SINGAPORE - The majority of Singapore-listed companies are still not reporting on their sustainability practices.
This was the result of a study by the National University of Singapore (NUS) Business School's Centre for Governance, Institutions and Organisations (CGIO) and the Asean CSR Network, released on Thursday (Oct 20).
In a sustainability report, a company discloses the economic, environmental and social impacts caused by its regular activities.
The biennial study found that 186 out of 502 firms listed on the mainboard of the Singapore Exchange (SGX) communicate their sustainability practices.
Although this is an increase from 160 companies in 2013 and 79 in 2011, it means over 60 per cent of the listed companies are still falling short.
Said Associate Professor Lawrence Loh, director of CGIO at NUS Business School: "While Singapore has made good progress, we still lag behind our regional peers substantially. At our current rate of progress, less than half of companies will be reporting sustainability by 2018.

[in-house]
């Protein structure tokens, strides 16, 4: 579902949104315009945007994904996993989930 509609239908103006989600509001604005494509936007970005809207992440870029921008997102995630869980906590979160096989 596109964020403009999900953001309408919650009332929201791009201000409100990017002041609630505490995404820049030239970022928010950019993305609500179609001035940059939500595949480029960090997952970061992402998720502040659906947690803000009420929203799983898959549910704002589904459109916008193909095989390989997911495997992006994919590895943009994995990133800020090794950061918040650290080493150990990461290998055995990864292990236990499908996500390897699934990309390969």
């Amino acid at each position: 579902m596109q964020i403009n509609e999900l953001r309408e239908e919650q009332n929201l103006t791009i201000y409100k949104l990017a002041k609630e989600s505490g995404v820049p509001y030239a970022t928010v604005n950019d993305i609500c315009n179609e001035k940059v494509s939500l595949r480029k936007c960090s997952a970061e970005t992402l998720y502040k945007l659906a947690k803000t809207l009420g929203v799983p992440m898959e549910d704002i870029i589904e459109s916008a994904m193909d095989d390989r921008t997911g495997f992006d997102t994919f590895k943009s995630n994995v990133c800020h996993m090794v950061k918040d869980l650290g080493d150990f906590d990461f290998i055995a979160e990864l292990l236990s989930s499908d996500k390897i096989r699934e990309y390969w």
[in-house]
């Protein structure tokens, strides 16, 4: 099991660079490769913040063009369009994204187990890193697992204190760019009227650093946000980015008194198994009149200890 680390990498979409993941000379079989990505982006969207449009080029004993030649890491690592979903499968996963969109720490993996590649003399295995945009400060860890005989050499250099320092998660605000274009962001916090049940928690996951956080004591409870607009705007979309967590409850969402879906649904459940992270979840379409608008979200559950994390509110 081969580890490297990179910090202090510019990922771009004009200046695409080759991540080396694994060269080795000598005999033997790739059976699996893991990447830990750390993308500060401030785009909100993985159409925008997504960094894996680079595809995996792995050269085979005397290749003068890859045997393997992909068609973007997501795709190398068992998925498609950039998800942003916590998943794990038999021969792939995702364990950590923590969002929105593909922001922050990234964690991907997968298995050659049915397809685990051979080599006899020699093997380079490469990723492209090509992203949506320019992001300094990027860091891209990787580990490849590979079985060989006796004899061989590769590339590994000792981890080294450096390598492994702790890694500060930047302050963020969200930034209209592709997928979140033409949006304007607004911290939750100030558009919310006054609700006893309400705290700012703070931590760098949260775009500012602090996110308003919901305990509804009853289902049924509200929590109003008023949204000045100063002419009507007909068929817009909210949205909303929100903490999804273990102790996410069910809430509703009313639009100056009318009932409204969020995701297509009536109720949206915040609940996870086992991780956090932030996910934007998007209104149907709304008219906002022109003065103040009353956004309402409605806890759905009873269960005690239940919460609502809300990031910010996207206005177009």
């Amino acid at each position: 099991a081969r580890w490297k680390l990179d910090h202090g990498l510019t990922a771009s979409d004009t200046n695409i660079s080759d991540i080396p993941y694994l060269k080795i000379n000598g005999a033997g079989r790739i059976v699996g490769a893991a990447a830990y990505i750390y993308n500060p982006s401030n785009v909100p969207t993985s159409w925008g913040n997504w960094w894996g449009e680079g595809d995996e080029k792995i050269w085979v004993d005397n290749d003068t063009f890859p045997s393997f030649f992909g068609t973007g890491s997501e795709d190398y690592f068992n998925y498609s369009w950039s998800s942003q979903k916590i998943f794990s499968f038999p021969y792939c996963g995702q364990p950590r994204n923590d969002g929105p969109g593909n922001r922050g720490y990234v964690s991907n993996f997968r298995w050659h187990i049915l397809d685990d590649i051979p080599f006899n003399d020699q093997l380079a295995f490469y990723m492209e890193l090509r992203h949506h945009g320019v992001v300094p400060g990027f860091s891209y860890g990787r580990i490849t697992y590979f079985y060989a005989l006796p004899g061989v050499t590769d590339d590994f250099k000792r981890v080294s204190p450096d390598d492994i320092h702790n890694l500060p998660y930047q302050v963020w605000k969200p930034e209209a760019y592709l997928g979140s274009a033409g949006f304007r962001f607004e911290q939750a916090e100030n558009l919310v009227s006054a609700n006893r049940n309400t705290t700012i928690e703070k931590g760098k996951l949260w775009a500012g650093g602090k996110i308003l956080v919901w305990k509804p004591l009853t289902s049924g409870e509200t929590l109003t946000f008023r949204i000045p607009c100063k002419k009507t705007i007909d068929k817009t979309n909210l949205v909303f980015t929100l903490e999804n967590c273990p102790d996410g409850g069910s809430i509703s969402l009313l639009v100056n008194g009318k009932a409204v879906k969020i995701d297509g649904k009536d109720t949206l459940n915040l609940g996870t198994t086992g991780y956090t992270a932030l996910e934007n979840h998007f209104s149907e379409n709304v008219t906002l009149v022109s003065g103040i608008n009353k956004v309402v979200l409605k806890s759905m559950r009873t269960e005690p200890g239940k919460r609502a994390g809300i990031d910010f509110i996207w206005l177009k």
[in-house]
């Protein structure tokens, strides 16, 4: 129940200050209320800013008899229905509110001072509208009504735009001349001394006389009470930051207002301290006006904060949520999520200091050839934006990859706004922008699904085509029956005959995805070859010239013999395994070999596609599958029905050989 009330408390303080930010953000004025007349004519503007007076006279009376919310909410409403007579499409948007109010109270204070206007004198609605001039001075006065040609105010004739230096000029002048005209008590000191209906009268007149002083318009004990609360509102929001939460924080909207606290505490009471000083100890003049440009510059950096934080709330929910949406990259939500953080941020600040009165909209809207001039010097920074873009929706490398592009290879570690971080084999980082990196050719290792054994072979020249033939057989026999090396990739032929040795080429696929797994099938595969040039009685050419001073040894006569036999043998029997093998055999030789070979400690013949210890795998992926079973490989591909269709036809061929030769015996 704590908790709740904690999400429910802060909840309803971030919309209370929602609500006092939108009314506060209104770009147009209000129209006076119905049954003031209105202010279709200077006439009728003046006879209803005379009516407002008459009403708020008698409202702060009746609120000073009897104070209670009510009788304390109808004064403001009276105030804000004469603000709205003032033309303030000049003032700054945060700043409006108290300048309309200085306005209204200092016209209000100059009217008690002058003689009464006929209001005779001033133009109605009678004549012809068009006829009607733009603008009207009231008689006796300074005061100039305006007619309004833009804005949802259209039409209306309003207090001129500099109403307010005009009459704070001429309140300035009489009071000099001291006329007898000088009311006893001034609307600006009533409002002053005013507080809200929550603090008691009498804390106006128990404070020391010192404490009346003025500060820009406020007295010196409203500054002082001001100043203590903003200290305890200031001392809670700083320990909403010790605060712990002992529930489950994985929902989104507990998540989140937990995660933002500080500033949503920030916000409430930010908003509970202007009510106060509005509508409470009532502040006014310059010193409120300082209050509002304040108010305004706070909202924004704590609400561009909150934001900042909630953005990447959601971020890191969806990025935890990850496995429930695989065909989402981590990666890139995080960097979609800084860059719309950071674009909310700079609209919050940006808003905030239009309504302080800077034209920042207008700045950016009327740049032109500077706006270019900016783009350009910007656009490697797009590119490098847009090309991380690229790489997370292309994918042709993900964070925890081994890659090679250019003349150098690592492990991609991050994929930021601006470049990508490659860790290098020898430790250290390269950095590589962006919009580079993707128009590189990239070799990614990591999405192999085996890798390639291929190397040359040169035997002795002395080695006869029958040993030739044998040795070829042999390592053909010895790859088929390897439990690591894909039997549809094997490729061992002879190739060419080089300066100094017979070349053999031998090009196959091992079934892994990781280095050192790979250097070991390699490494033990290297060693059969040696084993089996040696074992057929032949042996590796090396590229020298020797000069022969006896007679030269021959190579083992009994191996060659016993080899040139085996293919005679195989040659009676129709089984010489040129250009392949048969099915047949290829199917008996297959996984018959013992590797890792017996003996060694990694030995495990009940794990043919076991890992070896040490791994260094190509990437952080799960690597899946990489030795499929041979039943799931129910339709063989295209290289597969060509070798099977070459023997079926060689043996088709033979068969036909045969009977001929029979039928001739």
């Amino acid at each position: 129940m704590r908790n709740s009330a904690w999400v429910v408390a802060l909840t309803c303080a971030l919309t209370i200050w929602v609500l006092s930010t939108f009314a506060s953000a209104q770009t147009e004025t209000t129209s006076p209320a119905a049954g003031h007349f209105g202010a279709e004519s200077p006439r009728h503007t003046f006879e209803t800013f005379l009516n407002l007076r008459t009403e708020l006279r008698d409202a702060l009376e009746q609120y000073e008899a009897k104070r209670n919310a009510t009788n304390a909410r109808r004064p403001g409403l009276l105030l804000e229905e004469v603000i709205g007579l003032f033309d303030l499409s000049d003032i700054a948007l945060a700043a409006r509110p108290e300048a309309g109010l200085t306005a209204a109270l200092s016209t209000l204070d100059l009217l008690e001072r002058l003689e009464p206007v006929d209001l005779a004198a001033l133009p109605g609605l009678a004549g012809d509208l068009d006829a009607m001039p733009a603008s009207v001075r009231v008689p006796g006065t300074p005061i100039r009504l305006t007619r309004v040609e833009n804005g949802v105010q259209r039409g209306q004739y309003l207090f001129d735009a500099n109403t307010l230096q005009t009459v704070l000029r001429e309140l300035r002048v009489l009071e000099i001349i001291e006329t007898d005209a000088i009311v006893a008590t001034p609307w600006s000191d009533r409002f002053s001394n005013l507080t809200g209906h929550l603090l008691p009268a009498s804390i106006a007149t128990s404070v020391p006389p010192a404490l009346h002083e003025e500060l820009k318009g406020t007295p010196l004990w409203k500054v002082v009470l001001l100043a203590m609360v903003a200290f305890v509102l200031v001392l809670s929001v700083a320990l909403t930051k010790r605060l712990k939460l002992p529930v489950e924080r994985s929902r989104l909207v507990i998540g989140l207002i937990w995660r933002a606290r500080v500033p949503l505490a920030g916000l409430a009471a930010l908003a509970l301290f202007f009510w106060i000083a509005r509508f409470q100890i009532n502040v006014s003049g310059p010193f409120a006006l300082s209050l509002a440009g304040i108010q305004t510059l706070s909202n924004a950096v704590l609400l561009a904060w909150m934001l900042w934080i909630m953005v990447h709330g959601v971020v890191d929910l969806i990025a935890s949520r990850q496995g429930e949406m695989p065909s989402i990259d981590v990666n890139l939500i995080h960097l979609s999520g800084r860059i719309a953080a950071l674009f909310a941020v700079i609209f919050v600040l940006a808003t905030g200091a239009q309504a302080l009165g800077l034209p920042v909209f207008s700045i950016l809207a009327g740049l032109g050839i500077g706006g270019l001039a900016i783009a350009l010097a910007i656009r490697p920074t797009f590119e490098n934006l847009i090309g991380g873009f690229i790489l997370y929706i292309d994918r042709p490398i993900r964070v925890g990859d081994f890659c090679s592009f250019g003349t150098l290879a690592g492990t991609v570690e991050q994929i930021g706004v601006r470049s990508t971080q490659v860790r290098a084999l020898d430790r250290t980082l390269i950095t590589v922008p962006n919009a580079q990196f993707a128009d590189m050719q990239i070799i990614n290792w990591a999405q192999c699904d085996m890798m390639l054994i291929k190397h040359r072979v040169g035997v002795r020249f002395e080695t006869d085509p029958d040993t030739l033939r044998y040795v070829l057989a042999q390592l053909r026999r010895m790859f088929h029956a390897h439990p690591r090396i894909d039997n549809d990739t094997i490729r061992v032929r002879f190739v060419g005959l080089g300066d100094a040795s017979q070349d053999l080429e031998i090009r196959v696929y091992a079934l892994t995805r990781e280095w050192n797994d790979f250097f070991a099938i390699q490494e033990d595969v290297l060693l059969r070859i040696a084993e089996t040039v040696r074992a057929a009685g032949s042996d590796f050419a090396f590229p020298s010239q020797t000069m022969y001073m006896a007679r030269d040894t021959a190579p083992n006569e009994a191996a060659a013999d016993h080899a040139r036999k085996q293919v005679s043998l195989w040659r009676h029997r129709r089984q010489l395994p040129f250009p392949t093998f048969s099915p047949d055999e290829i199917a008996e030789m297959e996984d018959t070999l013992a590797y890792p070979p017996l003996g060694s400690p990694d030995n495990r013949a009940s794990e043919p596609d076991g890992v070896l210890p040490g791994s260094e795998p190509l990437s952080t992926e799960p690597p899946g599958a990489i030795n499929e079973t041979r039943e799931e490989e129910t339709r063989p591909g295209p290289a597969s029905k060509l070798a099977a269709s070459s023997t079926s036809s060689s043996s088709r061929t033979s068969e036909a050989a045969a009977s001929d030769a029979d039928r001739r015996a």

"While the new SGX sustainability reporting requirement of 'comply or explain' is timely, it won't be enough. Companies have to recognise the long-term benefits of consistently reporting sustainability and take action."
The study found that companies were worst at disclosing their environmental practices and best at reporting on their corporate governance, the study found.
The 26 blue chip companies on the Straits Times Index (STI) were more comprehensive in the disclosure of their sustainability practices than their non-STI counterparts, with a score of 56.8 against 41.4.
The study also found that the 17 government-linked companies (GLCs) performed better than non-GLCs, with a score of 51.9 against 43.3 respectively.